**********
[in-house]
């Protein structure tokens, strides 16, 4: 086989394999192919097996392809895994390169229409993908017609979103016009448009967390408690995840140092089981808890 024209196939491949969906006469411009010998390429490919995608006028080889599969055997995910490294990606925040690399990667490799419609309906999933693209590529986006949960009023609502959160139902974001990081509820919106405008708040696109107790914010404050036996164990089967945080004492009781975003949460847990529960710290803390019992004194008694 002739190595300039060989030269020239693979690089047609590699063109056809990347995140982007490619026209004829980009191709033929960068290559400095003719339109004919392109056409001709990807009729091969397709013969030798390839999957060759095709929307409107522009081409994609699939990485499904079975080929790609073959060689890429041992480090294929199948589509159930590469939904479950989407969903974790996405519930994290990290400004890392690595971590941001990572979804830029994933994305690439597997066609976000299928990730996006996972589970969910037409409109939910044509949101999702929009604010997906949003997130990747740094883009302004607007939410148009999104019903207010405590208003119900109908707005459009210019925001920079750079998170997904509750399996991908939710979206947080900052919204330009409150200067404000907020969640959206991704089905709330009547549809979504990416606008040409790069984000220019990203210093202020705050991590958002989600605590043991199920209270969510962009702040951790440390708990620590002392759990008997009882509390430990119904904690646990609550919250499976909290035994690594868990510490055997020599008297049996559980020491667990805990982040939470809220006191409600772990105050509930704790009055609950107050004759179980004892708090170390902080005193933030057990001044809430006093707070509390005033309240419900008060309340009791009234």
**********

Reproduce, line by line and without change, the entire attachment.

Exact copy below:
[in-house]
């Protein structure tokens, strides 16, 4: 086989394999192919097996392809895994390169229409993908017609979103016009448009967390408690995840140092089981808890 024209196939491949969906006469411009010998390429490919995608006028080889599969055997995910490294990606925040690399990667490799419609309906999933693209590529986006949960009023609502959160139902974001990081509820919106405008708040696109107790914010404050036996164990089967945080004492009781975003949460847990529960710290803390019992004194008694 002739190595300039060989030269020239693979690089047609590699063109056809990347995140982007490619026209004829980009191709033929960068290559400095003719339109004919392109056409001709990807009729091969397709013969030798390839999957060759095709929307409107522009081409994609699939990485499904079975080929790609073959060689890429041992480090294929199948589509159930590469939904479950989407969903974790996405519930994290990290400004890392690595971590941001990572979804830029994933994305690439597997066609976000299928990730996006996972589970969910037409409109939910044509949101999702929009604010997906949003997130990747740094883009302004607007939410148009999104019903207010405590208003119900109908707005459009210019925001920079750079998170997904509750399996991908939710979206947080900052919204330009409150200067404000907020969640959206991704089905709330009547549809979504990416606008040409790069984000220019990203210093202020705050991590958002989600605590043991199920209270969510962009702040951790440390708990620590002392759990008997009882509390430990119904904690646990609550919250499976909290035994690594868990510490055997020599008297049996559980020491667990805990982040939470809220006191409600772990105050509930704790009055609950107050004759179980004892708090170390902080005193933030057990001044809430006093707070509390005033309240419900008060309340009791009234």